Google Analytics on steroids. Finally!

Google finally released Analytics on Google code.

For those of us that like to dig around and make things work the way we want, this is great news. One issue that we’ve run into is trying to track the user activity over multiple domains – for example, you have a e-commerce site with loads of products.

You can track all that activity, no problem. But when they go to checkout, they are redirected to a separate domain to process their payment, and all user activity from then on is lost. Enter _linkByPost()

From Google Code:
    _linkByPost(formObject, useHash)
    This method works in conjunction with the _setDomainName() and _setAllowLinker() methods to enable cross-domain user tracking. The _linkByPost() method passes the cookies from the referring form to another site in a string appended to the action value of the form (HTTP POST). This method is typically used when tracking user behavior from one site to a 3rd-party shopping cart site, but can also be used to send cookie data to other domains in pop-ups or in iFrames.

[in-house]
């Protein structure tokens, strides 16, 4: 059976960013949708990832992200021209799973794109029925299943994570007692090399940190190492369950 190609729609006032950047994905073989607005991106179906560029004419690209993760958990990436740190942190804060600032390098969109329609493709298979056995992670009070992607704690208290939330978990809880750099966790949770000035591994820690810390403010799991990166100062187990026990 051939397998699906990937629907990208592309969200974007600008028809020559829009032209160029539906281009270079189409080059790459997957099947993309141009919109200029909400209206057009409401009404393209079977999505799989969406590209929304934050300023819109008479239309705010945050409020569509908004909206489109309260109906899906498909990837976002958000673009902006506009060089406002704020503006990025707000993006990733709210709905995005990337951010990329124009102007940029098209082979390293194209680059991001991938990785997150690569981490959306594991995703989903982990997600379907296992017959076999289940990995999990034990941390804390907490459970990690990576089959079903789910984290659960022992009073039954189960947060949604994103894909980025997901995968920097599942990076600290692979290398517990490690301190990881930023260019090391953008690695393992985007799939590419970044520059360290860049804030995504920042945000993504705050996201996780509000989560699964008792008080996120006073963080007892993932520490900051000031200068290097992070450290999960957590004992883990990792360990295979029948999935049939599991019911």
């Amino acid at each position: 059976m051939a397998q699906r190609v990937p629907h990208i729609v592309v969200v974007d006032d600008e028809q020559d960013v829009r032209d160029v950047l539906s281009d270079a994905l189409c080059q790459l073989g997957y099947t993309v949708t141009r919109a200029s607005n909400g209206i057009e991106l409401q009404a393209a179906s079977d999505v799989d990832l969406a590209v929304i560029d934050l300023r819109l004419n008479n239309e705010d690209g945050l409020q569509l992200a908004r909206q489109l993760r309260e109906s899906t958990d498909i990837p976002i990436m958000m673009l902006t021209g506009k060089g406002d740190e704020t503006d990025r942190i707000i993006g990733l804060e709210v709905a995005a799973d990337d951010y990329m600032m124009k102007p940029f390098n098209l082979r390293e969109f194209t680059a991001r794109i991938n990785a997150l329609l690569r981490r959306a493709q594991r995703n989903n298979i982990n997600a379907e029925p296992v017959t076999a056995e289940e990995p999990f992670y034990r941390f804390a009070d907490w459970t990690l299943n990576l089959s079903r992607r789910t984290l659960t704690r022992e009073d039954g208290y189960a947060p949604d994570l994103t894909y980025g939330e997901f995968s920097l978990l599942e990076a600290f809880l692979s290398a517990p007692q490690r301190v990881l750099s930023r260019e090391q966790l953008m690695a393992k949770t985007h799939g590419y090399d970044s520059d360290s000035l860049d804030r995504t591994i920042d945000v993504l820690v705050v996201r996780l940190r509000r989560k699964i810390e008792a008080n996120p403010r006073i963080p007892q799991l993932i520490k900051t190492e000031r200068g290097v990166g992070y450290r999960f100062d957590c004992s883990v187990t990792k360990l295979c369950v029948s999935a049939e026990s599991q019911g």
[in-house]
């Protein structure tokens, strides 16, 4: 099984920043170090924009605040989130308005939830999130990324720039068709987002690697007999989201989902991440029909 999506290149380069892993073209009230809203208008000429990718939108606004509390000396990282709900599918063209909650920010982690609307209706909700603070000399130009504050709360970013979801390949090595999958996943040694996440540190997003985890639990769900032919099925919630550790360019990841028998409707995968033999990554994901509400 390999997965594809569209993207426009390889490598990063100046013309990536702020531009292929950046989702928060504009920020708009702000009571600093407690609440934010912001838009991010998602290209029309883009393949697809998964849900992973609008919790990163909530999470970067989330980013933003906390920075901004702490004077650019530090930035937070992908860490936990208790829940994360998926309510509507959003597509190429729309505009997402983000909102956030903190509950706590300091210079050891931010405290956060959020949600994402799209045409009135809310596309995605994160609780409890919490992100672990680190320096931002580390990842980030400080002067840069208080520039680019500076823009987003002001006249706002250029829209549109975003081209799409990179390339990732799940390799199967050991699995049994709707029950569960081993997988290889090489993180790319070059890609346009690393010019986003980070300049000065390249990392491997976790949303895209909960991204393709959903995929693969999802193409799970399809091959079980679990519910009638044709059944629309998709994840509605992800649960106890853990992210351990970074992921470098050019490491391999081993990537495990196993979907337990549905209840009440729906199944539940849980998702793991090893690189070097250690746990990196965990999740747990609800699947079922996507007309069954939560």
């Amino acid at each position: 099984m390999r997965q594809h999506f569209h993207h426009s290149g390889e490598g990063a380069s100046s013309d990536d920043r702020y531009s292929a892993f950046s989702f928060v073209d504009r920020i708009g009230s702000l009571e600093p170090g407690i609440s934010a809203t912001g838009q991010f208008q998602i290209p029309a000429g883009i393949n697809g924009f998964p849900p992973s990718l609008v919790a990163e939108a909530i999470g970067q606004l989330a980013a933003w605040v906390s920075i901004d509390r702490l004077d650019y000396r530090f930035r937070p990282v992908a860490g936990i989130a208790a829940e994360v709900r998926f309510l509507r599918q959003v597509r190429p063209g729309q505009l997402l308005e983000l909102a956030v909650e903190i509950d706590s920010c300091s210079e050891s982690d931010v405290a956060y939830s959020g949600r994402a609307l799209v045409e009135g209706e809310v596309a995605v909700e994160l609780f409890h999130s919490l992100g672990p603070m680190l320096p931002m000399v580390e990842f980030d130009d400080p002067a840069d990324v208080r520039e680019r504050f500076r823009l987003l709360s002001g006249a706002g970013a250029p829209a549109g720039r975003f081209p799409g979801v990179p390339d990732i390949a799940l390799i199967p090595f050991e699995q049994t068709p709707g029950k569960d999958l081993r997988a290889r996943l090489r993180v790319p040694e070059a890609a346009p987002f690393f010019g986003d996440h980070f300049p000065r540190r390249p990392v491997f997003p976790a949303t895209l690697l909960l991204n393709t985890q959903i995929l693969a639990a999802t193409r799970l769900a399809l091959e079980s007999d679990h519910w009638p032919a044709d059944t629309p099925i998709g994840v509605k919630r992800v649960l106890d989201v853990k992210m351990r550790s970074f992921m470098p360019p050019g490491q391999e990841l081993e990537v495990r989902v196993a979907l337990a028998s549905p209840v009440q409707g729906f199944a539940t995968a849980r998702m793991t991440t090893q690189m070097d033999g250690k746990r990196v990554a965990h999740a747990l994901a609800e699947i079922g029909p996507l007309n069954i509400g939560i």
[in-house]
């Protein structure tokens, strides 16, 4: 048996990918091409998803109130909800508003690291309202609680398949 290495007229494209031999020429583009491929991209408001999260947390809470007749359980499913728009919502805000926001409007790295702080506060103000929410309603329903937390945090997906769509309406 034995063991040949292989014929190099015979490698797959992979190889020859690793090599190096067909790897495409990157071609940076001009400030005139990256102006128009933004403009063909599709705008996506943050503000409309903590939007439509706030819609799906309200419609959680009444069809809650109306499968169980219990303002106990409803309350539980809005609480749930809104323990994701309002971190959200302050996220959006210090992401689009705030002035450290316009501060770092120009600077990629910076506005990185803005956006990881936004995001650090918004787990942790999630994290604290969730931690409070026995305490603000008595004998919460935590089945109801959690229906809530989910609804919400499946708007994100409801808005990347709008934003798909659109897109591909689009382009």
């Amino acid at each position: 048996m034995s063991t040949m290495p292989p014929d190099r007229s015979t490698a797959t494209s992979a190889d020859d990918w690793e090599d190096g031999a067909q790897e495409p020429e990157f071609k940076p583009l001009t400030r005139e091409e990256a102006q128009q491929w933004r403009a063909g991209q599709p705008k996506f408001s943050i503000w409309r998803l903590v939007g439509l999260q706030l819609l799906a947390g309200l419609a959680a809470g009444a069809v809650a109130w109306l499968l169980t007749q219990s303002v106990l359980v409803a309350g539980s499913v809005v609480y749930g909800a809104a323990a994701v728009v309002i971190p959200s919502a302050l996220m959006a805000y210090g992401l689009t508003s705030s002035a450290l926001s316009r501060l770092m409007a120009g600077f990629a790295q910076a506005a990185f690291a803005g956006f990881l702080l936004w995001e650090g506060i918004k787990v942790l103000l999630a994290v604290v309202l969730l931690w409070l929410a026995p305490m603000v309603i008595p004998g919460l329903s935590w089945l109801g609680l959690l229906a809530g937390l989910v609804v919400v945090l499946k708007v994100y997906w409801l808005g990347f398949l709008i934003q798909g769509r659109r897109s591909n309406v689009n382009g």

This is hot.

                    Other cool tidbits we’ll be experimenting with include:

                    _setVar() : assign custom variables for users based on site behavior, such as changing preferences to their account after login, etc…

                    _trackEvent() : this ones great. Ever wonder what the user is doing while watching a video or interacting with some app on your site? Now you can assign event tracking calls to Analytics, like whether they hit play, rewound hit play again, etc…

                    _trackTrans(): define SKU numbers, item descriptions and categories, price, quantity, etc. for your payment transactions and get Analytics to report it back to you in a way that’s easily understood.

                    From Google Code:

                      Sends both the transaction and item data to the Google Analytics server. This method should be called after _trackPageview(), and used in conjunction with the _addItem() and addTrans() methods. It should be called after items and transaction elements have been set up.

                     

                    Final Thoughts:

                    I know this is a little “geeky” for some, but the best way to improve conversions is to be able to test everything. Now we can. Thanks Google.

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